Science and Environment

Rainy season brings back leptospirosis


The rains are back and with it, the possibility of leptospirosis, a potentially deadly disease. In tropical countries like the Philippines, leptospirosis occurs most frequently during the wet season when there is a greater chance of contact with water contaminated by rat urine or feces carrying leptospira bacteria.

Leptospirosis can be contracted by swallowing contaminated food or water or through skin contact, especially with mucosal surfaces, such as the eyes or nose, or with broken skin.

Even the tiniest cuts, blisters and abrasions on the skin, can serve as points of entry for the leptospira bacterium. It causes a wide range of symptoms which can often be misdiagnosed.

Unless properly diagnosed and treated, leptospirosis can lead to kidney damage, meningitis, liver failure, and respiratory distress. In rare cases, death may occur.

Bayer, makers of the Racumin rodent control system, promotes awareness of leptospirosis and other rat-borne diseases to encourage communities to become more proactive in controlling rodent pests, thus reducing the risk to public health and safety.

Leptospirosis occurs worldwide but is most common in temperate or tropical climates such as the Philippines where heavy rainfall and flooding have been shown to relate directly to increased incidence of the disease.

The bacterium requires a wet environment in order to live, that is why more cases of the disease are reported in months with heavy rainfall.

The disease is also on the rise among urban children who are more likely to come into contact with leptospira bacteria from playing on rain-drenched city streets where growing numbers of rats defecate and urinate.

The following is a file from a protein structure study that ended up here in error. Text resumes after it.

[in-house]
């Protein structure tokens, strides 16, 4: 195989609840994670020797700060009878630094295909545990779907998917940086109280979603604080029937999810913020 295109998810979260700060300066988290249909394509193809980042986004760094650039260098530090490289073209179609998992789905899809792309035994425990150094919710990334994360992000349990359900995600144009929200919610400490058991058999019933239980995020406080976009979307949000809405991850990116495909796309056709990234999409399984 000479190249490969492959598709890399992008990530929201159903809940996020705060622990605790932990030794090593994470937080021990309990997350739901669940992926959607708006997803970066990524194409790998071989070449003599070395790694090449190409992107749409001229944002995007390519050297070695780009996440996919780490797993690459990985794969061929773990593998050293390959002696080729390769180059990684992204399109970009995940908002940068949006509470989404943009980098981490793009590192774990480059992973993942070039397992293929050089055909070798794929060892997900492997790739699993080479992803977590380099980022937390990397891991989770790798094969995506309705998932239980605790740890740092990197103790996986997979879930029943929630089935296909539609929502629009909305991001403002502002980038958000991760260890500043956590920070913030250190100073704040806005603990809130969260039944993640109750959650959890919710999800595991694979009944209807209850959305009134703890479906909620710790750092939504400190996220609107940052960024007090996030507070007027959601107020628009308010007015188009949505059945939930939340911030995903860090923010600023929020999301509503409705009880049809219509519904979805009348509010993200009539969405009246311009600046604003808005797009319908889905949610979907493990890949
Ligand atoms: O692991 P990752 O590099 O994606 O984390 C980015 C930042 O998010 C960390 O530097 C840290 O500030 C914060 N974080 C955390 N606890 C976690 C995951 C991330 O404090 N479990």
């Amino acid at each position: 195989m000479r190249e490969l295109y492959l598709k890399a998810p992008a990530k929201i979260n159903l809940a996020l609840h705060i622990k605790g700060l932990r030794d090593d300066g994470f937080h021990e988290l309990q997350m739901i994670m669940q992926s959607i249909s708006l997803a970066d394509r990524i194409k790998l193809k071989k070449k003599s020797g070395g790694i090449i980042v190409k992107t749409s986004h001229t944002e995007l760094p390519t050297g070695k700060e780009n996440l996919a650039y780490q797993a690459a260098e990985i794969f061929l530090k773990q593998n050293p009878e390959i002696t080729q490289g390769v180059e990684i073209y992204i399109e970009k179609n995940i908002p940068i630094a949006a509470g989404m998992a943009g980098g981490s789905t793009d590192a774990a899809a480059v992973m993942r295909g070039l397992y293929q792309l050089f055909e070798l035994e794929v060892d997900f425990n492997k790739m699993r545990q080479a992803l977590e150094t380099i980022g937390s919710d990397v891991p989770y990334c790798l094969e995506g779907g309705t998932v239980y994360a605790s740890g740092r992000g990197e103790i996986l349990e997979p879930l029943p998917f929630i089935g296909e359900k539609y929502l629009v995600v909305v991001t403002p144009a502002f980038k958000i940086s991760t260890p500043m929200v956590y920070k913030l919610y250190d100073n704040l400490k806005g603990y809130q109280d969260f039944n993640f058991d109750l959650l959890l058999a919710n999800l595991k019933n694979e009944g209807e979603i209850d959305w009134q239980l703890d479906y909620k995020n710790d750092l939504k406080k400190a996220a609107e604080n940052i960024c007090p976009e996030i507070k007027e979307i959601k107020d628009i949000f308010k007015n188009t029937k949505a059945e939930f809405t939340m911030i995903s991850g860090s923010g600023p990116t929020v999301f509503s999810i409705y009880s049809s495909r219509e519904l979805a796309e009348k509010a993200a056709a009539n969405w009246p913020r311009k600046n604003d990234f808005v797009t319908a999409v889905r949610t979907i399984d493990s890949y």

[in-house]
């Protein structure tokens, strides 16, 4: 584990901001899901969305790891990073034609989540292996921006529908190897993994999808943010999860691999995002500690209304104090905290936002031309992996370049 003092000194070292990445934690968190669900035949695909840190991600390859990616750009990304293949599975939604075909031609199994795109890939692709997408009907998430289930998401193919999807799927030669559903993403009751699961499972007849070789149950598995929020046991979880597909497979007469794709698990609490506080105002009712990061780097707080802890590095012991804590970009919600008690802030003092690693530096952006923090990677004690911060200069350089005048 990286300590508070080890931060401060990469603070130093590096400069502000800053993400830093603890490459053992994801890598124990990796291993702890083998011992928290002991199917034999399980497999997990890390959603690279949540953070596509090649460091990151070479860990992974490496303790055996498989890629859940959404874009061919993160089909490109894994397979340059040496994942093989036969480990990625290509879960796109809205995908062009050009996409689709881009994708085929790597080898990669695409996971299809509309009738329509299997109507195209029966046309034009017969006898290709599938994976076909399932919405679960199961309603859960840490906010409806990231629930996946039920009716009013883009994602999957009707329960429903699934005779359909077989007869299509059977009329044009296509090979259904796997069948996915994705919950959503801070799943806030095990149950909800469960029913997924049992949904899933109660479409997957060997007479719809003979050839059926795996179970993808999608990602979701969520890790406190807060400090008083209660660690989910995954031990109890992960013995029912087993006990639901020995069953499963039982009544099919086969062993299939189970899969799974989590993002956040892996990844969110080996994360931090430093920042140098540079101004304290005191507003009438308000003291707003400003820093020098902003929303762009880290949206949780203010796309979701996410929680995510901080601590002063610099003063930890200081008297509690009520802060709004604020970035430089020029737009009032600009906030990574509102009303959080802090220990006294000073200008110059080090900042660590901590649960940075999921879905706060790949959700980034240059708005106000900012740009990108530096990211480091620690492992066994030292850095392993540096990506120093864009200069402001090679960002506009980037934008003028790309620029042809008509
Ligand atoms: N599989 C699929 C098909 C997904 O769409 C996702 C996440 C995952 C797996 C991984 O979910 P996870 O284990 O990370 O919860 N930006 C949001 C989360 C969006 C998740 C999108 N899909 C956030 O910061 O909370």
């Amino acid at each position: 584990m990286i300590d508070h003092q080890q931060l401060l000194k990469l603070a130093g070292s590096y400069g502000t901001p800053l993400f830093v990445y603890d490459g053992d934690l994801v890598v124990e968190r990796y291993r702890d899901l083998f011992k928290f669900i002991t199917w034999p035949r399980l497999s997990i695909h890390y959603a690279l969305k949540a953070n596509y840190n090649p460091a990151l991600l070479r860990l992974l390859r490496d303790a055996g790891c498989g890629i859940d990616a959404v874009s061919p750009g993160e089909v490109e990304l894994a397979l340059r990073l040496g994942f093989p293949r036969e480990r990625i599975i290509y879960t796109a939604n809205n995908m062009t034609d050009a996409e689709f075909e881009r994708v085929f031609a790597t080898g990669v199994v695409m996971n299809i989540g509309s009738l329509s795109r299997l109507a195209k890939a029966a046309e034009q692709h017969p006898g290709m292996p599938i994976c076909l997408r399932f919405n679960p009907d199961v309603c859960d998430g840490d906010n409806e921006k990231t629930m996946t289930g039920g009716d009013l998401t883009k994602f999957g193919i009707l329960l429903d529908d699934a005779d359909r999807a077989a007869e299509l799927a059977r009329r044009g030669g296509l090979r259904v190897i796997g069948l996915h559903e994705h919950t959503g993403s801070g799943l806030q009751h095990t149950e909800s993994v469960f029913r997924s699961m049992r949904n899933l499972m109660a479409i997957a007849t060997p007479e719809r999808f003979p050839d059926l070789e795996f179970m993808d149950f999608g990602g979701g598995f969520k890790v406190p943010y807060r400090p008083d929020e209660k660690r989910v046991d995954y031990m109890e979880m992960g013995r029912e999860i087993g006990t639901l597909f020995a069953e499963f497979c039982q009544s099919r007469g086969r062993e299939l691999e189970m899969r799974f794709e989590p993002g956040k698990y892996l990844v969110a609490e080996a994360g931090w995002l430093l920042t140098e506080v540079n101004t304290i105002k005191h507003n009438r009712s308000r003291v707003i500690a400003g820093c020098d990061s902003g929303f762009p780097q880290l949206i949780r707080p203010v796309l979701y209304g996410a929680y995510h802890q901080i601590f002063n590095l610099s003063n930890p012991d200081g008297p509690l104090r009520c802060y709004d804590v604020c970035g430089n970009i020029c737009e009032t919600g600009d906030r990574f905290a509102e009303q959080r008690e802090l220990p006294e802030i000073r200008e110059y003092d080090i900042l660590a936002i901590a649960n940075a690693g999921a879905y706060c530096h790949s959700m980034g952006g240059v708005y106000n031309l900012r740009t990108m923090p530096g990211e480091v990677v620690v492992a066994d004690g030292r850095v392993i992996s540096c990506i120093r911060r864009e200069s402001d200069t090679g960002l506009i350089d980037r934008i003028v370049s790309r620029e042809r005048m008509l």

Although many different kinds of animals can also carry the bacterium, rats have been tagged as the chief culprit for spreading the disease in urban areas. Rats eat the same food humans do and contaminate 10 times as much food as they eat.

It takes anywhere from two days to four weeks for someone exposed to a contaminated source to become sick. Illness usually begins abruptly with high fever accompanied by severe headache, chills, muscle aches and vomiting. It may also include jaundice (yellow skin and eyes), red eyes, abdominal pain, diarrhea or a rash.

For patients who do not receive proper treatment in time, it is not unusual to recover for a short period only to experience the second phase of the disease which is more severe and may include meningitis, kidney and liver failure.

Many of these symptoms, especially at the early stages, can be mistaken for other diseases. Fortunately, leptospirosis can be confirmed by laboratory testing of a blood or urine sample so the proper antibiotics can be administered.

The risk of acquiring leptospirosis can be reduced by avoiding contact with water which may have run-off areas contaminated by rat urine or feces. Protective clothing or footwear should be worn when exposed to contaminated water or soil.

Communities can also do their part in preventing outbreaks of leptospirosis by controlling rat and mice population. It takes a committed, continuous effort from the entire community to get rid of these unwanted rodent pests which pose a threat to health and safety.

Each Racumin product contains coumatetralyl which slowly kills rats so they won’t develop “bait shyness” or associate it with danger.

Racumin tracking powder is effective as bait and also doubles as a tracking powder to help identify where rats dwell. Deal with mice as well as rats with hassle-free Racumin ready-made bait made from fragrant rice which cereal-loving rodents find irresistible.

And for utmost convenience, Racumin paste in easy-to-use sachets can be placed wherever and whenever one suspects rats are threatening his home and community.








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